I think anyone clicking on this to read already knows I have a lot of love for Jeff Beck’s playing – have followed his career, and the chance to chat with him, back around the time of his last official live album, the wonderful Ronnie Scott’s, was a career highlight for me.
But I can’t get that excited about Live + (the latest Jeff Beck album, yet another live album…)
I applaud him for moving on, I don’t want a repeat of the Ronnie record (and though we get a few repeats here, staples of his sets always, they’re scattered and there’s no issue) but I can’t care all that much about his new band. Rhonda Smith (bass) gets the big tick, but I don’t like the chops-but-no-real-groove of drummer Jonathan Joseph and there are too many vocal songs here. Plus lead singer Jimmy Hall, despite doing his best to service a couple of incarnations of The Jeff Beck Group and Beck, Bogert, & Appice is a fairly excruciating presence. Sure, he gives it his all on the closing brace of Rollin’ And Tumblin’ and Goin’ Down but it’s Beck’s guitar as lead voice that I want to hear.
Unfortunately on the 72 minutes of the far too long and mostly boring Live + that means the best Beck cuts are the ones we know he’ll nail from previous live recordings. His version of A Day In The Life, of course. But it lacks the drive that the Tal Wilkenfeld/Vinnie Colaiuta rhythm section gave it. Big Block and Where Were You. Absolutely. Great. But they’ve been great before and will be great again.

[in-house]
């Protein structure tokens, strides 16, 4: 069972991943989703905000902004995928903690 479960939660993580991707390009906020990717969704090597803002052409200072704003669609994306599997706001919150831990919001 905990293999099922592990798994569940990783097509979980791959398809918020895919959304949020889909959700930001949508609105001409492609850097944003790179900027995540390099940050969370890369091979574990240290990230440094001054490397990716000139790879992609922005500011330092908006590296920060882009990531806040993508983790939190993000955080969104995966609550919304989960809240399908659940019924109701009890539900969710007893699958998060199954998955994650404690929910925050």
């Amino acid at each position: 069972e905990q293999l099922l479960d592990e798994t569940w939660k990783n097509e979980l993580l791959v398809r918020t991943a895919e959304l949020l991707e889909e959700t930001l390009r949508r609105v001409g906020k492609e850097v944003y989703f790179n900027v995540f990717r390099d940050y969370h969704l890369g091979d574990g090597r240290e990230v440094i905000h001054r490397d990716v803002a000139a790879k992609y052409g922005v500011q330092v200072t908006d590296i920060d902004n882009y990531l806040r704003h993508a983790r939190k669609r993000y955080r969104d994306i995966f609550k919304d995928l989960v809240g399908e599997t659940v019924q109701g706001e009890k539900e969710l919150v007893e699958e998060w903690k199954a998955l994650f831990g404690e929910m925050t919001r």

Earlier in the program we get Morning Dew and John McLaughlin’s You Know You Know, a largely redundant (if serviceable) A Change Is Gonna Come and a passionless plod through Superstition. Good on Beck for going back and finding songs to rework from earlier in his career, to take out on the road again. Good on him for changing up the bands, he’s also been the restless type to want to keep moving (within his field of serving up the same strange take on turbo-charged blues) but his Little Wing is nothing – until the solo. And even then…
And with Danny Boy it seems he’s now trying a bit hard to find the old standards to recast as spacey-jazz meets country-twang instrumentals.
The ‘+’ that is added to the title ‘Live’ is to account for two new studio songs, Tribal and My Tiled White Floor. They are largely horrible affairs. Tribal suggests Beck’s compositional, erm, flair peaked with the Guitar Shop album, reminding also of the horrible moments on Who Else?, You Had It Coming and Jeff.
Tiled Floor ain’t much better. A bit of toned down shred-by-numbers over dated dance-music grooves. Joe Satriani fans might dribble a bit (since they generally do). But this is Beck treading water. The high point of 2008-2012 with the Clapton tour, his own shows and a decent studio and live album to pimp is starting to feel like a while ago now. Too long in fact.